Novartis' Tekturna looks troubled

News that Tekturna will no longer be sold in combination with commonly used hypertension medicines is an ominous sign for the beleaguered Novartis drug.

For a long time a product of questionable potential, the pharma giant has struggled to drive demand and the huge clinical programme conducted to try and carve out a niche in the increasingly generic high blood pressure market means Tekturna has yet to make a profit, according to the company (Quality of new products remains low, March 6, 2009). As Novartis’ tenth most valuable product its potential loss will be manageable but, as $6bn Diovan enters its final few months of patent protection, the company’s huge hypertension franchise faces a painful 2012.

Detrimental impact

An independent data monitoring committee this week stopped the Altitude trial of Tekturna in diabetics with reduced kidney function after finding increased incidence of non-fatal stroke, renal complications, hyperkalemia and low-blood pressure in patients taking the renin inhibitor. The committee identified no clinical benefit to patients.

Given that in the trial Tekturna was taken in addition to angiotensin converting enzyme inhibitors (ACEs) or angiotensin receptor blockers (ARBs), Novartis will stop promoting it in combination with drugs in those two classes, as is allowed on the label.

Novartis was clearly setting a challenge for itself. The population in the trial was a sick one – patients had diabetes plus diabetic nephropathy, or reduced kidney function plus previous heart attack or stroke, heart failure or coronary artery disease. The study overall measured if patients taking Tekturna were less prone to cardiovascular events or end-stage renal disease than those taking placebo. Unfortunately for Novartis, the trial showed just the opposite.

Aside from raising serious question marks over the future of the product, the setback disrupts Tekturna’s immediate label expansion plans. With its third quarter 2011 results, Novartis listed an anticipated filing in diabetic nephropathy in 2012. It had anticipated an additional filing in 2013 to add prevention of cardiovascular events in heart failure patients to the label, but clearly those plans have been scuttled by the Altitude findings.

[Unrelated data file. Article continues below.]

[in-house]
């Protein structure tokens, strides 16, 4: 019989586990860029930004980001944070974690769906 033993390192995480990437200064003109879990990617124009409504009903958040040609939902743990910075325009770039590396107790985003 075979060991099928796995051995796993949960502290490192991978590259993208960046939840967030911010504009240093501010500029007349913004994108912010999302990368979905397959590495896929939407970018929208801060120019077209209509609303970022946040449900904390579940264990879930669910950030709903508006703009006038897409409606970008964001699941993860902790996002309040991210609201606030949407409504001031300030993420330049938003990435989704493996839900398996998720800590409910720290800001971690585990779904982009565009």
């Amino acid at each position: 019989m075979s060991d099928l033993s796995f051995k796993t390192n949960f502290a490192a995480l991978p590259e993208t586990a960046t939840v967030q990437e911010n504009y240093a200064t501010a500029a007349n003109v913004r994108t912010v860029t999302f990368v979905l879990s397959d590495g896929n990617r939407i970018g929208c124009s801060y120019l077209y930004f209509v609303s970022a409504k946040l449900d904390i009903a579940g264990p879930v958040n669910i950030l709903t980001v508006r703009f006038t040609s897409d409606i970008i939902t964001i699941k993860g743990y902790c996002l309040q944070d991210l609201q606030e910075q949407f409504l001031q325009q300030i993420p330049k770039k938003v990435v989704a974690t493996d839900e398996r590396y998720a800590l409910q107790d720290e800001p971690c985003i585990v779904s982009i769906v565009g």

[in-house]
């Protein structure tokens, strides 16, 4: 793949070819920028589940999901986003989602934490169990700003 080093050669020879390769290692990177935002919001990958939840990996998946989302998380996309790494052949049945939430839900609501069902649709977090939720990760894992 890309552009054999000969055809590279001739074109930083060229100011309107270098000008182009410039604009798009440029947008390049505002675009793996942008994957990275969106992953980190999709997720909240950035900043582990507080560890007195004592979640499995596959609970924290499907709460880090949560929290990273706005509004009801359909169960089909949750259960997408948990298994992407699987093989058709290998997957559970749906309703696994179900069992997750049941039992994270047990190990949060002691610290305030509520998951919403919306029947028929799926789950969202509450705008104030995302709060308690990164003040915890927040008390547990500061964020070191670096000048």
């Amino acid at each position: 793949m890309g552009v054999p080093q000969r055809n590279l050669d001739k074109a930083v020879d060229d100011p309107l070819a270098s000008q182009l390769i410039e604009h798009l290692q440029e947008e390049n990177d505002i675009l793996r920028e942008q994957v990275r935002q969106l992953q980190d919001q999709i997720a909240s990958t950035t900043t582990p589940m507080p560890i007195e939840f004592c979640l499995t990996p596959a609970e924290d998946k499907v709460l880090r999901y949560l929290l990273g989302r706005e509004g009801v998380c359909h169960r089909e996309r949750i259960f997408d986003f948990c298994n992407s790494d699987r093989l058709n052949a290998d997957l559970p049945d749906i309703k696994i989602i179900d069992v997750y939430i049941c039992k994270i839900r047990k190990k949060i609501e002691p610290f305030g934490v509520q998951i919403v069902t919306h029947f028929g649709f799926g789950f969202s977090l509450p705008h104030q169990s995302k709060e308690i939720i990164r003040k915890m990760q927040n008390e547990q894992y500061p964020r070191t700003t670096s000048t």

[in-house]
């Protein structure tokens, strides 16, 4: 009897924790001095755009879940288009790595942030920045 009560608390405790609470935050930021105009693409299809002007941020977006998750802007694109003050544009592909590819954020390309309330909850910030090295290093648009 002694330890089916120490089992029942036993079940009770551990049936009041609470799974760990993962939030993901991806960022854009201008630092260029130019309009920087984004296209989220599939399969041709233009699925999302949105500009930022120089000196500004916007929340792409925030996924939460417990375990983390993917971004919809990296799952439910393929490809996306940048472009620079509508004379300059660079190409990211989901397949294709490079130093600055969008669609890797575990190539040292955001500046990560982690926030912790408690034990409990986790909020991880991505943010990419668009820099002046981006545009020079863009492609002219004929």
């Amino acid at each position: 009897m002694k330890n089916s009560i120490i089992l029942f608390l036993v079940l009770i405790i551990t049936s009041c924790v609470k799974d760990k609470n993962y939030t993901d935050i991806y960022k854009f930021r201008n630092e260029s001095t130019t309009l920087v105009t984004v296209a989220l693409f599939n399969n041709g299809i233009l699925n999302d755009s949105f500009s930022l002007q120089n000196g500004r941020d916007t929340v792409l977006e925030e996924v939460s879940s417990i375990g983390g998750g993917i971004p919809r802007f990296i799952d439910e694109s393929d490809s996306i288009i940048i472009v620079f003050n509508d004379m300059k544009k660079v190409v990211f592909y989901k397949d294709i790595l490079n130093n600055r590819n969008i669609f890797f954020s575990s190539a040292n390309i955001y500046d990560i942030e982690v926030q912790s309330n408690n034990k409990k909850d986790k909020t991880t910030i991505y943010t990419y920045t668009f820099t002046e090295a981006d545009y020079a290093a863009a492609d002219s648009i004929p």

Fallout for Novartis

Tim Race, a healthcare analyst at Deutsche Bank, believes the fallout from the Altitude study for Novartis will come in the shape of a big downsizing of the company’s US sales force next year. With 1500-2000 primary care sales reps in the US, he expects half of these to be removed as a direct result of Tekturna failure, and the loss of Diovan in September.

Despite its imminent demise, Diovan remains Novartis’ third most valuable product, with an NPV of $9.34bn, according to EvaluatePharma. Tekturna is worth $3.58bn, with forecast sales of $1.37bn by 2016, a figure that looks set to at decline substantially.

Diovan’s days have long been numbered and hopes for Tekturna were low; Novartis can weather this storm. All eyes are on the company's growth stories for now, in particular Gilenya – recent news of the sudden death of a patient taking the MS drug is a worry and how this story develops, with the FDA announcing yesterday a review of this event, will be watched with interest next year.

Add on to what?

Had the Altitude study been positive Tekturna, as one of the few branded hypertension drugs being supported by an active marketing force, would have received a real boost.

“A positive outcome study could have made it a Diovan sized product,” Mr Race said. The product's future is now a lot less certain, he believed.

“It has no real place in the market on its own, just as an add on – to what is the question.”

Novartis has several Tekturna combinations on the market. Valturna, which combines Tekturna with the ARB Diovan, is an obvious casualty of the Altitude study – around half of Tekturna sales are thought to come from combining the drug with an ARB or ACE inhibitor. Other combination products include pills combining Tekturna with amlodipine, a widely-used calcium-channel blocker, and with the diuretic hydrochlorothiazide.

Off target

Tekturna works by directly targeting a blood enzyme called renin, a component of the renin-angiotensin system, essentially a cascade of enzymes and hormones that lead to increased blood pressure. The ARBs and ACE inhibitors also target renin, albeit indirectly, and work through the same system.

Although using two drugs with different mechanisms might logically seem to offer a more potent way of lowering blood pressure, dual inhibition of the renin-angiotensin system with an ARB and an ACE inhibitor had already been essentially ruled out by the Ontarget trial. Published in 2008, the study found that a combination of the ACE, ramipril, and the ARB, Micardis, increased the risk of renal dysfunction when compared to ramipril alone.

Previous trials had made the case for the dual combination therapy based on the surrogate endpoints of reduced protein in the urine – also a finding of the Avoid study that combined Tekturna with the ACE, Cozaar.

As such, combining two agents that target renin was already known to be ineffectual, if not detrimental. Treatment guidelines in countries like Canada already explicitly guide against combining these agents.

Hence low hopes for the Altitude study, which really confirms what those in the medical community were already suspecting. 

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